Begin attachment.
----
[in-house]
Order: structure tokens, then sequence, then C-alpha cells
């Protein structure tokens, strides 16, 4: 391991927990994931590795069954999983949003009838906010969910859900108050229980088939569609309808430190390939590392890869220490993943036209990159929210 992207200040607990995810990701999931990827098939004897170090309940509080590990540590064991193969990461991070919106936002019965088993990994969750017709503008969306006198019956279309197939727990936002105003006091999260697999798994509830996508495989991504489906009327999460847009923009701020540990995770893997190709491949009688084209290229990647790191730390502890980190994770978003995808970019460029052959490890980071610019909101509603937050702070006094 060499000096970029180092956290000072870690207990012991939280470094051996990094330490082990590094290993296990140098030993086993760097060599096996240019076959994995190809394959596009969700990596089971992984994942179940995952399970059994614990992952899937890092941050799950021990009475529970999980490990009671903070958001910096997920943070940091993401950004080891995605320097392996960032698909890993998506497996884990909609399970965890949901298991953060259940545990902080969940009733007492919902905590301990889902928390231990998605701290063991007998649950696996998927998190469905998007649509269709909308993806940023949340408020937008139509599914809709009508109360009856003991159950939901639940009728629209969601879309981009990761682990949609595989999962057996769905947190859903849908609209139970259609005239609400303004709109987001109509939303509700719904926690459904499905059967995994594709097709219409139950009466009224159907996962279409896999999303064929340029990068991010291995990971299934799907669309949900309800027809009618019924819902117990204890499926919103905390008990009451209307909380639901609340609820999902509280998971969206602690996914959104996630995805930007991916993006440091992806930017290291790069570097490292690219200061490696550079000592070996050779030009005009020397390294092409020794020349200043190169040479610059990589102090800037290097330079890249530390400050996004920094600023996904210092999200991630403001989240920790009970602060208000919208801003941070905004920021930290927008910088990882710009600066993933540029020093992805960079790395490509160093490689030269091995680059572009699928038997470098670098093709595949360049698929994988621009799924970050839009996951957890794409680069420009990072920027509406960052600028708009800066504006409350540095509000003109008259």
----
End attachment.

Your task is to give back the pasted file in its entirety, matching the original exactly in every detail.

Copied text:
[in-house]
Order: structure tokens, then sequence, then C-alpha cells
């Protein structure tokens, strides 16, 4: 391991927990994931590795069954999983949003009838906010969910859900108050229980088939569609309808430190390939590392890869220490993943036209990159929210 992207200040607990995810990701999931990827098939004897170090309940509080590990540590064991193969990461991070919106936002019965088993990994969750017709503008969306006198019956279309197939727990936002105003006091999260697999798994509830996508495989991504489906009327999460847009923009701020540990995770893997190709491949009688084209290229990647790191730390502890980190994770978003995808970019460029052959490890980071610019909101509603937050702070006094 060499000096970029180092956290000072870690207990012991939280470094051996990094330490082990590094290993296990140098030993086993760097060599096996240019076959994995190809394959596009969700990596089971992984994942179940995952399970059994614990992952899937890092941050799950021990009475529970999980490990009671903070958001910096997920943070940091993401950004080891995605320097392996960032698909890993998506497996884990909609399970965890949901298991953060259940545990902080969940009733007492919902905590301990889902928390231990998605701290063991007998649950696996998927998190469905998007649509269709909308993806940023949340408020937008139509599914809709009508109360009856003991159950939901639940009728629209969601879309981009990761682990949609595989999962057996769905947190859903849908609209139970259609005239609400303004709109987001109509939303509700719904926690459904499905059967995994594709097709219409139950009466009224159907996962279409896999999303064929340029990068991010291995990971299934799907669309949900309800027809009618019924819902117990204890499926919103905390008990009451209307909380639901609340609820999902509280998971969206602690996914959104996630995805930007991916993006440091992806930017290291790069570097490292690219200061490696550079000592070996050779030009005009020397390294092409020794020349200043190169040479610059990589102090800037290097330079890249530390400050996004920094600023996904210092999200991630403001989240920790009970602060208000919208801003941070905004920021930290927008910088990882710009600066993933540029020093992805960079790395490509160093490689030269091995680059572009699928038997470098670098093709595949360049698929994988621009799924970050839009996951957890794409680069420009990072920027509406960052600028708009800066504006409350540095509000003109008259």